Easily Implement User Authentication in NodeJS

Using the good ol’ session cookie 🍪 😋

Stop using JWT for session. Always opt for the good ol’ session cookie unless you have compelling reasons to use the JWT token extensively in your application.

Managing a user’s session over the battle-and-time-tested cookie gives you more controls. A case in point is that, you are able to invalidate a specific malicious user’s session immediately without affecting all users which would be the case with JWT where you had to either wait till his JWT token expires or change your secret signing key which practically kicks out everyone.

Also, better security — By making it httpOnly , secure, Samesite etc. cookies. You just gotta look out for the CSRF attack. It’s somewhat mitigated by the Samesite but there is also the ‘CSRF token’ you can do. You can google about it. Very standard and well documented stuff.

Anyway, in this post, I will show you how to quickly implement:

  • User’s session

User Session

When a user has been authenticated, she is given a ‘session id’ in the form of a browser cookie which she will send along when she makes a request to our APIs. When she does, we need to know that the session id is a valid one. The way we do that is we use the session id to query a store(e.g. Redis) for its associated session object, and check if its property called isLoggedIn is true or false. Utilizing Redis to store a user’s session data will save us with their credentials whenever they try to call one of our protected APIs.

That probably didn’t make any sense. Let’s be more concrete.

First of all, you need some npm packages:

npm i express-session redis connect-redis
In your app.js main express file

You can set how soon your session cookie expires by setting maxAge in express-session . Note, by default, the ‘maxAge’ is not set in ‘express-session’; it’s forever until browser shuts down. Now, if it wasn’t set there and you used connect-redis , by default, ‘connect-redis’ will give it a lifetime of 1 day(86400 seconds). However, the expiration timer is reset by default by ‘express-session’ when a user interacts with the server. In most cases, you would want that behavior.

User Registration

When users register in your application, you need to somehow store their password and a way to authenticate them when they try to log in later. Nothing mind-blowing about that.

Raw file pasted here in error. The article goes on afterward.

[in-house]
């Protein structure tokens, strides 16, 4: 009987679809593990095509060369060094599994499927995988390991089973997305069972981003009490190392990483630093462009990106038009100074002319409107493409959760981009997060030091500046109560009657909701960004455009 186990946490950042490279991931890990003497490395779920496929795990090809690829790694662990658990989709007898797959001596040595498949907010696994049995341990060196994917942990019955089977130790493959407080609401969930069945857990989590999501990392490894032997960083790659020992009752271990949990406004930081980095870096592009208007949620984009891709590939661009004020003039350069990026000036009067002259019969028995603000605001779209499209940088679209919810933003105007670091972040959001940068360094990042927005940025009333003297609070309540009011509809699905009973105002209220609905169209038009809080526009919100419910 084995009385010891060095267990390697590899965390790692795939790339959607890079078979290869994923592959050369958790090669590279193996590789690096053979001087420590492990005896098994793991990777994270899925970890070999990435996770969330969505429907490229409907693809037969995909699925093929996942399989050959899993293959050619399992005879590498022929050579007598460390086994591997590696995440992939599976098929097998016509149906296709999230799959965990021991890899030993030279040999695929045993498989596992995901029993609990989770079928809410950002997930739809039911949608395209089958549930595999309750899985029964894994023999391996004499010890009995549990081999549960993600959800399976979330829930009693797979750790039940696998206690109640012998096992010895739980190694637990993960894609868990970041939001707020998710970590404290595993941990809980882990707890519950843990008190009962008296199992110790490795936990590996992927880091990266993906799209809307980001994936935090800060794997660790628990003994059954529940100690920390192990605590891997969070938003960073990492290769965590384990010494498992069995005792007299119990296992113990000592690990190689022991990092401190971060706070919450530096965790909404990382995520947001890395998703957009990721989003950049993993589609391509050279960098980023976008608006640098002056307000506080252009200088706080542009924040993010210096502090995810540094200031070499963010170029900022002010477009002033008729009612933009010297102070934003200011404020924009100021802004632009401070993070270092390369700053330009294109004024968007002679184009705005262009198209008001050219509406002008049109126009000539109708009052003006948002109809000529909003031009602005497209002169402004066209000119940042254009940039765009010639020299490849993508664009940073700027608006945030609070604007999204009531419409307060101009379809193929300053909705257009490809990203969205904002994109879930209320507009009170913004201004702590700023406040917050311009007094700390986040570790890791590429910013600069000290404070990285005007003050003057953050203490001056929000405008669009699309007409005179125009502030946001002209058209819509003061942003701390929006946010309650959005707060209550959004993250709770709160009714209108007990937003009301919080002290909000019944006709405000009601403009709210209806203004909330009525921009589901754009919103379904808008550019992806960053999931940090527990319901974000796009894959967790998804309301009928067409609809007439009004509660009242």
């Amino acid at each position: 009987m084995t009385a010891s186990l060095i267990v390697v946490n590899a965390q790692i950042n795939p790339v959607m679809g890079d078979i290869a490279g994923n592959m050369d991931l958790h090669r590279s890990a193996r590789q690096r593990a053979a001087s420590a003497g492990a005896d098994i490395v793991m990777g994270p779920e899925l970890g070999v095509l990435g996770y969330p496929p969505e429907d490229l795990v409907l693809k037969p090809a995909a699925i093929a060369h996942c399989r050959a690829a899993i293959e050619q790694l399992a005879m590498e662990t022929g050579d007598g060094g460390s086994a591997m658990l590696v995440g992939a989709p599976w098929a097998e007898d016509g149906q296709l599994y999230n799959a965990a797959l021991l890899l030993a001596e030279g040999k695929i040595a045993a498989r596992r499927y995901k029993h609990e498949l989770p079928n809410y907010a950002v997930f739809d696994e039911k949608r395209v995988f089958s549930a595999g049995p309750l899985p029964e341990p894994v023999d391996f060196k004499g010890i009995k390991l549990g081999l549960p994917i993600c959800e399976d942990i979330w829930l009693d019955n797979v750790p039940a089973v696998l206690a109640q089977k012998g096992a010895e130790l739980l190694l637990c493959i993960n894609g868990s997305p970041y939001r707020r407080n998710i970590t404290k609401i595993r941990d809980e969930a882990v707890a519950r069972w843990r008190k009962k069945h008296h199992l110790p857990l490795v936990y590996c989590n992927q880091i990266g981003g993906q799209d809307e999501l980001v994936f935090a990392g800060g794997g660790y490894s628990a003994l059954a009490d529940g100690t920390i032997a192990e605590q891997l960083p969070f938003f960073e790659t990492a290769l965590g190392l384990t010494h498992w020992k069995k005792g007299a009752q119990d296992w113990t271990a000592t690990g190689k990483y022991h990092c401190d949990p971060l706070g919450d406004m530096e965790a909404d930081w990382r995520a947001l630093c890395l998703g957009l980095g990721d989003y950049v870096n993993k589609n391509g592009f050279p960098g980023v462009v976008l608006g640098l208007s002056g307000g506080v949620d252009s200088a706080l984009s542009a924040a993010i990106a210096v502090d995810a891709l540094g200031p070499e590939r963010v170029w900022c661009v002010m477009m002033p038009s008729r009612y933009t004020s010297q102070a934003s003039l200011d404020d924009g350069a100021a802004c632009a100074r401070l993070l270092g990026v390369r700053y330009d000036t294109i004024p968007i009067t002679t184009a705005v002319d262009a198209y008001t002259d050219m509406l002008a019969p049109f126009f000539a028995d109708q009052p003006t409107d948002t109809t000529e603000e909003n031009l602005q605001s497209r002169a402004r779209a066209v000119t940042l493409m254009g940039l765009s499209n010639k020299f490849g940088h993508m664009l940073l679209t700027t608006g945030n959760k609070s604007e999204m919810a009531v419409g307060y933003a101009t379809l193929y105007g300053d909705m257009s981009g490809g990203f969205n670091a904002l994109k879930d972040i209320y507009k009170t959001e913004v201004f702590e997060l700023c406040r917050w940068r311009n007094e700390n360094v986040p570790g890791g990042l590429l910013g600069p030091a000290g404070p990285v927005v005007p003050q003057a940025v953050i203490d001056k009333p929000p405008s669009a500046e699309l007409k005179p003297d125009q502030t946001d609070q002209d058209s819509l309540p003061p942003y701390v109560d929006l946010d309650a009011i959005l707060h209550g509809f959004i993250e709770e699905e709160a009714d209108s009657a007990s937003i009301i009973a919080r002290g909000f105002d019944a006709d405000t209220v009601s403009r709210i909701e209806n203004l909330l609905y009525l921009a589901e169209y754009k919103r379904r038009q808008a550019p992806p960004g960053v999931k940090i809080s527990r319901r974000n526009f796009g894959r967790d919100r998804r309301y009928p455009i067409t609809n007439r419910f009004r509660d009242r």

Let’s start by installing an npm package called argon2-ffi.

npm install --save argon2-ffi

You might have seen ‘bcryptjs’ being mentioned a lot in tutorials, but it’s not longer advisable to use it for hashing passwords. Instead, use ‘Argon2’ which is recommended by the OWSP. To use it in node, you have two libraries to choose: 1) node-argon2, and 2) argon2-ffi. I’m on Option-2 because it was painless to install on my Windows machine. 😅

These hashing libraries provide us two important functions with respect to user authentication: 1) To ‘hash’ a user’s plain-text password for storage, and 2) To compare a user’s entered plain-text password with its corresponding hashed password for authentication. We will create a wrapper file for those functions:

Let’s illustrate the practicality of hashing from the perspective of registering a new user:

Believe it!

User Authentication

To authenticate a user during sign in, we need to compare the password entered by user to its hashed counterpart:

Most crucially, if the passwords are matched, we will set a isLoggedIn flag to the user’s session object(Line-27). This flag will be checked against when the user subsequently call any of our authenticated APIs — If the flag is true, allow the user to proceed without asking for their credentials again; If false, prompt the user to login in.

Protect your private routes

In our auth.js wrapper file above, we export a function called authCheck .

Here it is again:

function authCheck(req, res, next) {
if (!req.session.isLoggedIn || !req.session.user.user_id) {
next(
createError(401, "You are not authorized", {
refererUri: new URL(req.headers.referer).pathname,
})
);
return;
}
next();
}

Notice that we are checking against the isLoggedIn property to determine if a particular user is authenticated.

We will use the authCheck as a middleware for our private routes:

router.get(
"/logout",
Auth.authCheck,
asyncHandler(async (req, res) => {
req.session.destroy();
res.json({});
})
);

User Sign Out

This is embarrassingly easy:

router.post("/logout", (req, res) => {
req.session.destroy();
});

Once a user’s session has been destroyed, she won’t be able to get pass our authCheck middleware since the isLoggedIn check will fail.

And there you have it, all the critical parts of a user authentication system.

OK that’s all I got! Bye 👋

Welcome to China by Kheoh Yee Wei

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